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R70m to transform the ‘Bara Burns Unit’ into a world-class facility

- Wits University

New specialised Wits Roy McAlpine Burns Unit will treat burn survivors and will create a high-tech skin bank and tissue engineering laboratory in Soweto.

Professor Zeblon Vilakazi and Mr Roy McAlphine at the sod-turning ceremony of the new Wits Roy McAlpine Burns Unit

More than 250 adults and 500 children with severe burns are admitted to the Chris Hani Baragwanath Academic Hospital (CHBAH) annually, from Soweto, surrounding areas and the continent, due to the highly specialised service offered by the Burns Unit. However, due to the increasing number of critically ill burn patients who are unable to access essential care, an extension of the facilities and services is urgently required.

To address this problem, a new wing of the Burns Unit, a partnership between Wits University and the CHBAH, will be built thanks to a donation of R70 million from the Roy McAlpine Foundation. This generous contribution will dramatically increase the Unit’s ability to provide quality healthcare to patients, and will advance training and innovation in this particular area of healthcare, for the public good.

The Burns Unit is the only public health, specialised, burns unit located in Gauteng that serves all patients who cannot afford treatment at private facilities. The new building was officially announced at a sod-turning ceremony on 29 September 2021, where ground was broken on the building site in the CHBAH precinct. The Unit will be named the Wits Roy McAlpine Burns Unit after its benefactor.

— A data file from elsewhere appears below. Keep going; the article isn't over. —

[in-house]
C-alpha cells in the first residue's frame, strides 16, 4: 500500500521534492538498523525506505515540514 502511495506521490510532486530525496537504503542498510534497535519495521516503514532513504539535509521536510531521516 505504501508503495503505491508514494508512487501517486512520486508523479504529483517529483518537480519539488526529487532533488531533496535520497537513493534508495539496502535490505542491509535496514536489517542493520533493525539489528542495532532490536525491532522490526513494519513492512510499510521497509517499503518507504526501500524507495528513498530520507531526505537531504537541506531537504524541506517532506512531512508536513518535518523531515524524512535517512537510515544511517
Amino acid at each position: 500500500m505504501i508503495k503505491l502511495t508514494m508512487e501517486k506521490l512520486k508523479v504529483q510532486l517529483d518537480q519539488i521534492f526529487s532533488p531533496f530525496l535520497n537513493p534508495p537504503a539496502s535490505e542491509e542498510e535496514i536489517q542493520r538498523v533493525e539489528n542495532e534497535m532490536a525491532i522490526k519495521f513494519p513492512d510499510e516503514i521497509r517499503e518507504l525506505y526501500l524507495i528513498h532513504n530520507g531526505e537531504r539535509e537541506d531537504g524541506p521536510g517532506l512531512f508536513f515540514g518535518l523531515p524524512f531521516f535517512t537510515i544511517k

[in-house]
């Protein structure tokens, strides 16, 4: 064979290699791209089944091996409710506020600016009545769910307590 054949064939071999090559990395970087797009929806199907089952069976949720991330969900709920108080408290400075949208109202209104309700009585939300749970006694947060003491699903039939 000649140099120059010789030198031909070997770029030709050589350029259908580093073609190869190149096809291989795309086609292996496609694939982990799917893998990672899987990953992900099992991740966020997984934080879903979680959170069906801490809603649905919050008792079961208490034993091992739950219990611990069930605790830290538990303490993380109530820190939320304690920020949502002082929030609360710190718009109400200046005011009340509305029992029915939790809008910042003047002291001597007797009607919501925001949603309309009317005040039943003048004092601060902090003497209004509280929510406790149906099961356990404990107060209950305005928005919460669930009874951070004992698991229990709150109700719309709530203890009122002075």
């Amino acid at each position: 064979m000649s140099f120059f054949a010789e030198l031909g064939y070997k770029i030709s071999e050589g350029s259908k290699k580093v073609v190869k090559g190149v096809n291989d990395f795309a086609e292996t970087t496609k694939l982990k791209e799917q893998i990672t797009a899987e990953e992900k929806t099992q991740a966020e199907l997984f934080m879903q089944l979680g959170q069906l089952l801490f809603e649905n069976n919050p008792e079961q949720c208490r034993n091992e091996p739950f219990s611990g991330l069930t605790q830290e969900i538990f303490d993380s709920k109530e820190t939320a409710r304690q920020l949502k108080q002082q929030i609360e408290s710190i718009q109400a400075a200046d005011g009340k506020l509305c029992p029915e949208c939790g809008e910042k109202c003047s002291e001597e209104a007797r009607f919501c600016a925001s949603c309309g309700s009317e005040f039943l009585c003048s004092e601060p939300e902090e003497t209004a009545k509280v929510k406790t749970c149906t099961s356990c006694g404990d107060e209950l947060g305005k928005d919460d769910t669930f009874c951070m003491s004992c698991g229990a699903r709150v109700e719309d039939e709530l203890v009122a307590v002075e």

Professor Martin Smith, the Head of the Department of Surgery in the Faculty of Health Sciences at Wits University, says that the CHBAH plays a vital role in the healthcare of communities in Gauteng and its neighbouring provinces, and explains why the new facility is essential: “Burns are unfortunately a common component of our epidemic of trauma.

The Burns Unit is a unique facility that serves as a referral centre for the treatment of severely burned patients. It also provides essential training for all healthcare professionals involved in the complex care of severely burned patients and important evidence to assist in advancing the modern management of patients. This donation will greatly enhance each of these activities and improve access for many more patients. This donation is hugely appreciated by the Department of Surgery and all who work with burn patients.” 

Founded in 1991, the Unit is regarded as the pre-eminent burns treatment facility in Africa and is jointly managed by Wits University and the Gauteng Department of Health, which oversees public hospitals in the province.